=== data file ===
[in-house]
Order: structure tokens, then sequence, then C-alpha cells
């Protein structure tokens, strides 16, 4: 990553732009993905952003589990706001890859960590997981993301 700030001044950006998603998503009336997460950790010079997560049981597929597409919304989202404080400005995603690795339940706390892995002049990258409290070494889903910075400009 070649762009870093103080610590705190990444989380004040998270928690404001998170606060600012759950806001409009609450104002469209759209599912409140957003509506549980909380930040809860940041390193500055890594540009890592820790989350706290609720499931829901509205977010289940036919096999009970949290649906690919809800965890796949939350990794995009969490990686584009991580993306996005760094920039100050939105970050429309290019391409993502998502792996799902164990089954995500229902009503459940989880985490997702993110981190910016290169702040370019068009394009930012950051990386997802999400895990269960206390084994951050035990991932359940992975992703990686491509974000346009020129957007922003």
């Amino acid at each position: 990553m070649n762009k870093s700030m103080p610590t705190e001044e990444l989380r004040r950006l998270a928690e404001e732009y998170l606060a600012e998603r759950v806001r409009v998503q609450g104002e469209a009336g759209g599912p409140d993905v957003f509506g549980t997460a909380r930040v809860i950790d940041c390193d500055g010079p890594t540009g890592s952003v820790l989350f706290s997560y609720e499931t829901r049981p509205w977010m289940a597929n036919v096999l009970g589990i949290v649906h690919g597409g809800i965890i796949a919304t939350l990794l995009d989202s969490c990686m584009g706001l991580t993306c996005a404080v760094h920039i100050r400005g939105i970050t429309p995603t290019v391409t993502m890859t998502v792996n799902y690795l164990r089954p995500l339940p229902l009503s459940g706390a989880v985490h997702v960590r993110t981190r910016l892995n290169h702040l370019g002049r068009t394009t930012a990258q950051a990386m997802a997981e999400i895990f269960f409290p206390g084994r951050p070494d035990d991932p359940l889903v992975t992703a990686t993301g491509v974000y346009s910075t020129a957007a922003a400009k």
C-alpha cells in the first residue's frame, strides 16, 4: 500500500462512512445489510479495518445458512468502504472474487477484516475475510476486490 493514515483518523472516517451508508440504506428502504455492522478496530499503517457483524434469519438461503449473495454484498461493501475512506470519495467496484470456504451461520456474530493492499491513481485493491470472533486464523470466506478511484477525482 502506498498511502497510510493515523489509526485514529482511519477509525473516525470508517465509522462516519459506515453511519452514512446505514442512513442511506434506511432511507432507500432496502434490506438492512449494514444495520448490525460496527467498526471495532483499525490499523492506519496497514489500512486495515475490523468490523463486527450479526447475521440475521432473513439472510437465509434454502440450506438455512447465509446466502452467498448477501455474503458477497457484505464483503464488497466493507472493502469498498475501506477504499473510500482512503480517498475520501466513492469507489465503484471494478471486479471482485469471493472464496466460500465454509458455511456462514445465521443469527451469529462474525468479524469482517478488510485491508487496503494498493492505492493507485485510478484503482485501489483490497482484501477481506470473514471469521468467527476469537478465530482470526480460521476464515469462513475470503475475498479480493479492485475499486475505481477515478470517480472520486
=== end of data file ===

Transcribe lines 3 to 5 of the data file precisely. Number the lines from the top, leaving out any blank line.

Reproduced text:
């Protein structure tokens, strides 16, 4: 990553732009993905952003589990706001890859960590997981993301 700030001044950006998603998503009336997460950790010079997560049981597929597409919304989202404080400005995603690795339940706390892995002049990258409290070494889903910075400009 070649762009870093103080610590705190990444989380004040998270928690404001998170606060600012759950806001409009609450104002469209759209599912409140957003509506549980909380930040809860940041390193500055890594540009890592820790989350706290609720499931829901509205977010289940036919096999009970949290649906690919809800965890796949939350990794995009969490990686584009991580993306996005760094920039100050939105970050429309290019391409993502998502792996799902164990089954995500229902009503459940989880985490997702993110981190910016290169702040370019068009394009930012950051990386997802999400895990269960206390084994951050035990991932359940992975992703990686491509974000346009020129957007922003």
């Amino acid at each position: 990553m070649n762009k870093s700030m103080p610590t705190e001044e990444l989380r004040r950006l998270a928690e404001e732009y998170l606060a600012e998603r759950v806001r409009v998503q609450g104002e469209a009336g759209g599912p409140d993905v957003f509506g549980t997460a909380r930040v809860i950790d940041c390193d500055g010079p890594t540009g890592s952003v820790l989350f706290s997560y609720e499931t829901r049981p509205w977010m289940a597929n036919v096999l009970g589990i949290v649906h690919g597409g809800i965890i796949a919304t939350l990794l995009d989202s969490c990686m584009g706001l991580t993306c996005a404080v760094h920039i100050r400005g939105i970050t429309p995603t290019v391409t993502m890859t998502v792996n799902y690795l164990r089954p995500l339940p229902l009503s459940g706390a989880v985490h997702v960590r993110t981190r910016l892995n290169h702040l370019g002049r068009t394009t930012a990258q950051a990386m997802a997981e999400i895990f269960f409290p206390g084994r951050p070494d035990d991932p359940l889903v992975t992703a990686t993301g491509v974000y346009s910075t020129a957007a922003a400009k």
C-alpha cells in the first residue's frame, strides 16, 4: 500500500462512512445489510479495518445458512468502504472474487477484516475475510476486490 493514515483518523472516517451508508440504506428502504455492522478496530499503517457483524434469519438461503449473495454484498461493501475512506470519495467496484470456504451461520456474530493492499491513481485493491470472533486464523470466506478511484477525482 502506498498511502497510510493515523489509526485514529482511519477509525473516525470508517465509522462516519459506515453511519452514512446505514442512513442511506434506511432511507432507500432496502434490506438492512449494514444495520448490525460496527467498526471495532483499525490499523492506519496497514489500512486495515475490523468490523463486527450479526447475521440475521432473513439472510437465509434454502440450506438455512447465509446466502452467498448477501455474503458477497457484505464483503464488497466493507472493502469498498475501506477504499473510500482512503480517498475520501466513492469507489465503484471494478471486479471482485469471493472464496466460500465454509458455511456462514445465521443469527451469529462474525468479524469482517478488510485491508487496503494498493492505492493507485485510478484503482485501489483490497482484501477481506470473514471469521468467527476469537478465530482470526480460521476464515469462513475470503475475498479480493479492485475499486475505481477515478470517480472520486